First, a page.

Agriculture and timber commitments are part of a real assets plan to be considered at a future meeting of the Los Angeles County Employees Retirement Association’s Board of Investments.
LACERA staff counsel John Harrington confirmed to Agri Investor in an email that potential investment pacing and structures for such investments are among matters to be discussed at an upcoming real asset structure review.
No such structure review is listed on the agenda for LACERA’s last meeting, held on November 5. LACERA chief investment officer Jonathan Grabel told Agri Investor that the agenda for the following board of investment meeting on November 20 has not been finalized.
It remains unclear if the potential ag and timber commitments will be discussed at this meeting.
In a January 2018 memo, Grabel wrote that ag and timber could be added to LACERA’s portfolio for the first time following completion of an asset allocation study being carried out by Meketa Investment Group, StepStone and The Townsend Group.
According to a September review prepared by LACERA principal investment officer John Rice, the $58.4 billion pension will aim to create a 17 percent real assets allocation that will include natural resources, real estate, infrastructure and TIPS (treasury inflation protected securities).
The natural resources and commodities component of the proposed real assets allocation will constitute 4 percent of the total fund and house any future LACERA investments in energy, metals and mining, in addition to ag and timber, according to the review.
LACERA’s natural resource investments will be concentrated initially in developed markets and global funds. The review identified likely commitment ranges as being between $75 million and $500 million for up to four natural resources commitments annually through 2024.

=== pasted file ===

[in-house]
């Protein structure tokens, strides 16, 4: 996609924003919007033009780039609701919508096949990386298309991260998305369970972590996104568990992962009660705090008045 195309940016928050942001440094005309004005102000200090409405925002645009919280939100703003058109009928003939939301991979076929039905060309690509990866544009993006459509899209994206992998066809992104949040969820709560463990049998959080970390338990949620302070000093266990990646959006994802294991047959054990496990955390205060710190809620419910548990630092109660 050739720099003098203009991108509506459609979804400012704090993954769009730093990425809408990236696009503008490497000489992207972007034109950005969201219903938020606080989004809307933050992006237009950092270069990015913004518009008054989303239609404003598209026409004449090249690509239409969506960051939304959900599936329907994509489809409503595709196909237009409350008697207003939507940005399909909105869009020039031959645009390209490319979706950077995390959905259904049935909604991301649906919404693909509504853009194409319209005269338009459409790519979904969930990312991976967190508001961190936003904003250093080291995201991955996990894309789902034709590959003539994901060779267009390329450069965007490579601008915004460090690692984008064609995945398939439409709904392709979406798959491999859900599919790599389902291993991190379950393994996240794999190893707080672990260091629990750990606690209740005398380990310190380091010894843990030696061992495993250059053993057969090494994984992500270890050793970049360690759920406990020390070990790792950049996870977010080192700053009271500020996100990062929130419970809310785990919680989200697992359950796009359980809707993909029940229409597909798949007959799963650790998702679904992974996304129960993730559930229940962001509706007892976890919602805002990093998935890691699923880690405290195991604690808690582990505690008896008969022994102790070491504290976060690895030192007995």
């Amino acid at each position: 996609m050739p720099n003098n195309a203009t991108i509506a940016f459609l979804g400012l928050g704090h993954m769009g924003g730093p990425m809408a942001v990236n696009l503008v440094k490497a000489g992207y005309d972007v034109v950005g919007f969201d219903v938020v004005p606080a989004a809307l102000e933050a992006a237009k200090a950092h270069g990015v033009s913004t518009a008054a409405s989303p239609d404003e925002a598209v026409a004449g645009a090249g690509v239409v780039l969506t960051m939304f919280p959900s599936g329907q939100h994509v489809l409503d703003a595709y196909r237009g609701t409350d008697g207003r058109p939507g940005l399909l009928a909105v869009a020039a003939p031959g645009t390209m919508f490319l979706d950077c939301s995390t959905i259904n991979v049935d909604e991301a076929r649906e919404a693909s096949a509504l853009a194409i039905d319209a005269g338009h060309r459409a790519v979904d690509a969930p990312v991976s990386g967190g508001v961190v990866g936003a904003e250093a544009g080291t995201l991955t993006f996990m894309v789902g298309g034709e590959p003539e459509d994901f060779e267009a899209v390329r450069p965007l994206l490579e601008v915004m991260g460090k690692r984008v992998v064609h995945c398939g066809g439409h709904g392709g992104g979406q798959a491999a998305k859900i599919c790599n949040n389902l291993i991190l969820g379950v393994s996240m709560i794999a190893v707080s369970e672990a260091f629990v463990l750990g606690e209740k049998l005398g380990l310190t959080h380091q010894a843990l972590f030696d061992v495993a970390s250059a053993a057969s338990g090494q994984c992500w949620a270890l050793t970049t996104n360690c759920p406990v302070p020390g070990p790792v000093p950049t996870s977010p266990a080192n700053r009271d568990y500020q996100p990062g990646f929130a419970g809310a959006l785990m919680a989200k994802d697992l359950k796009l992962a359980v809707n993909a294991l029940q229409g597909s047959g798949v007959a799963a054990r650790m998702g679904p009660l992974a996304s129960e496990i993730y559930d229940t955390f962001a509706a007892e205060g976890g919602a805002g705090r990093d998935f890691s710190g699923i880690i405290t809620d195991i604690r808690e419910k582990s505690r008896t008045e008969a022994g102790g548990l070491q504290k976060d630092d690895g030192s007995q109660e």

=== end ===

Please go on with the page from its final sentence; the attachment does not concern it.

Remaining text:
Though closed-end funds will be the primary vehicles in its real asset investments, the review does highlight the potential for LACERA to provide an anchor investment to an open-ended fund that provides “early exposure to income-producing core infrastructure and agriculture.”
For agriculture, LACERA will target deal returns between 7 and 20 percent and loss-adjusted IRRs at the fund level of between 5 and 11 percent. LACERA’s timber investments, the review said, will target deal returns between 7 and 15 percent and fund-level IRRs of between 5 and 8 percent.
In an overview presented to LACERA in September, real assets consultant Albourne highlighted that niche strategies focused on environmental considerations like carbon offsets, development mitigation and sustainability are bringing new opportunities for timber managers.
“Social engagement has expanded the definition of stakeholders beyond solely economic to incorporate public interest, adding emphasis to environmental considerations and portfolio utilization,” Albourne wrote. “This shift necessitates new expertise to optimize financial benefits from governance while also addressing value creation and preservation.”
Albourne also highlighted environmental considerations as among key trends to be considered in the agriculture market, alongside the development of more specialized paths to meet strategic objectives and other hints of how the market may evolve.
“Indirect play on water allows managers to provide capital to improve efficiency of scarce resources in a manner that improves the resource itself,” Albourne wrote. “Academic and stakeholder partnerships are becoming a key success factor in this strategy.”